Cal Fire faces barrage of criticism for fees and inspections
“Don’t shoot the messenger.”
That’s the most appropriate phrase to describe the Cal Fire meeting held May 7 in Quincy.
Division Chief Dave Shew planned to discuss the annual Cal Fire fee as well as the Plumas County inspection program, then take questions from the audience.
His plan worked fine for a few minutes, but then it quickly became an opportunity for the public to express some pent-up anger.
Read more: Cal Fire faces barrage of criticism for fees and inspections
Supervisors seek review of mental health department
The Plumas County Board of Supervisors is hiring a consultant to review the mental health department and then giving the $25,000 bill for that service to the department, all of which came as a surprise to Mental Health Director Peter Livingston.
“I wasn’t consulted by anyone and I didn’t know it was going to be on the agenda,” Livingston said during the board’s May 6 meeting.
Read more: Supervisors seek review of mental health department
Supervisors approve more positions and Sheriff’s vehicle
The agenda no longer includes an invocation, but that didn’t stop Pastor George Tarleton from regularly saying a prayer during the public comment portion of the Plumas County Board of Supervisors meetings.
Tarleton wasn’t present at the board’s May 6 meeting, but regular board observer Larry Douglas was and spoke up about the Supreme Court’s May 5 decision that cleared the way for Christian prayer to open public meetings.
Read more: Supervisors approve more positions and Sheriff’s vehicle
Respect for nature provides inspiration of stunning images
“Who doesn’t love a sunset?” asks photographer Jan Davies. She said this photo is actually three images stacked using a technique called high dynamic range, which allows the photographer to utilize over- and underexposed images in order to create a photo with more range of light and contrast, which is closer to what the human eye can see. Photo by Jan Davies
M. Kate West
“Though I grew up in the suburbs, my calling was always outside — to go camping and backpacking and to follow the flora and fauna of our natural world,” Lake Almanor photographer Jan Davies said. She also said her dad taught her to appreciate all creatures with curiosity and awe.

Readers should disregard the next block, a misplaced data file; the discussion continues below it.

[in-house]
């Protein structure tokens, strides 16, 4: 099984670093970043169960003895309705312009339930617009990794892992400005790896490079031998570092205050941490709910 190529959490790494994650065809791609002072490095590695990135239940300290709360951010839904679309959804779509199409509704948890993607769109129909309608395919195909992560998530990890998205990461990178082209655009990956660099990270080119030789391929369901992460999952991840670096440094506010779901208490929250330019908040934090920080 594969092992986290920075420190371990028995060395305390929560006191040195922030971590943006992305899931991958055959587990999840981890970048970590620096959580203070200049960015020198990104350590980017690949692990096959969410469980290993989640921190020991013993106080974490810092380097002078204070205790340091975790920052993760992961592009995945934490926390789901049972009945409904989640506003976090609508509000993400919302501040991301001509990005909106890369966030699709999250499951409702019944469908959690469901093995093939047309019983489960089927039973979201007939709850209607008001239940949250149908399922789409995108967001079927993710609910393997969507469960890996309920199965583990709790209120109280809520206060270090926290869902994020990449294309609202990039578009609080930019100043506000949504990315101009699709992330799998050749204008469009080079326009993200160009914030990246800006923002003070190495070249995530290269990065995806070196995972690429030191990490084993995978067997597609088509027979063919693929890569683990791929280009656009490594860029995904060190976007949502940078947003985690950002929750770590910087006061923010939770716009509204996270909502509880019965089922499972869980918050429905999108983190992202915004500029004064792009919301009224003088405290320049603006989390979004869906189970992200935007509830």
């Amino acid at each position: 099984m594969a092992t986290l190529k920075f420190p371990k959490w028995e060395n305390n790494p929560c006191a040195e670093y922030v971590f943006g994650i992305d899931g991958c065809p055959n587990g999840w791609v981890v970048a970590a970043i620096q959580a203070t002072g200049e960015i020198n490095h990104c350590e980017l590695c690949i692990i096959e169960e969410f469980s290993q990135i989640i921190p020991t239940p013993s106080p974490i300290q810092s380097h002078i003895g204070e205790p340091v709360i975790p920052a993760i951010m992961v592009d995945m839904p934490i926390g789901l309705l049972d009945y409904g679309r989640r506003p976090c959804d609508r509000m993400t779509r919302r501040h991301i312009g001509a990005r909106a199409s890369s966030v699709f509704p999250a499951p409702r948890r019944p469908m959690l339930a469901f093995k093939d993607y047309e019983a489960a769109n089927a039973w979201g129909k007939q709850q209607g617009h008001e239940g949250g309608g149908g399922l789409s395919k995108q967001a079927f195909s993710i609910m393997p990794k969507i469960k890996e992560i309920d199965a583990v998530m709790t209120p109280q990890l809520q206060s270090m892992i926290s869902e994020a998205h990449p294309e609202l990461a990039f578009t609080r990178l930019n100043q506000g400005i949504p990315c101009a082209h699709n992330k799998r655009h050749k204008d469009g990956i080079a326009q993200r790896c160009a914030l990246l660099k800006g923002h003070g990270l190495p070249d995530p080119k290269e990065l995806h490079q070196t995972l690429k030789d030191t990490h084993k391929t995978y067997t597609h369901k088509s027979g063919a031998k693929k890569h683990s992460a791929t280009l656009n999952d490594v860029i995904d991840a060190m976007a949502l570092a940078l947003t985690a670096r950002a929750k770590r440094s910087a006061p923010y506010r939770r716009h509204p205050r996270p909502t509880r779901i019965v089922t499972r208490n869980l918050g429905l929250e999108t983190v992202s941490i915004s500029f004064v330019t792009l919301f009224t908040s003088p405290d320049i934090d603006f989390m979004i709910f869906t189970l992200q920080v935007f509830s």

“It was common for our family to take day trips out to the desert or mountains for exploring and collecting. I recall bringing home such odd things in tubs as horned toads, scorpions, turtles and fossils,” she added.
Read more: Respect for nature provides inspiration of stunning images
Cyclists of all skill levels encouraged to ride through Indian Valley
To help promote good health and healthy living, the Greenville Rotary Club, along with the generous support of Evergreen Market, is once again hosting the Indian Valley Community Bike Ride.
The course opens May 24 at 8 a.m. and closes at 1 p.m. To encourage as much participation as possible, riders will be given the choice between starting from the Greenville High School parking lot or at the Taylorsville Campground.
Read more: Cyclists of all skill levels encouraged to ride through Indian Valley
CSD general manager named Wastewater Operator of the Year
Samantha P. Hawthorne
Although the word “service” carries many different meanings, all of the definitions speak to the work wastewater operator Jesse Lawson has strived for in his life.
Through “acts of helpful activity,” “providing accommodation and activities to the public” and “supplying utilities required by the public,” Lawson, the general manager of Indian Valley Community Services District, earned the right to be called this year’s California Rural Water Association’s Wastewater Operator of the Year.
Read more: CSD general manager named Wastewater Operator of the Year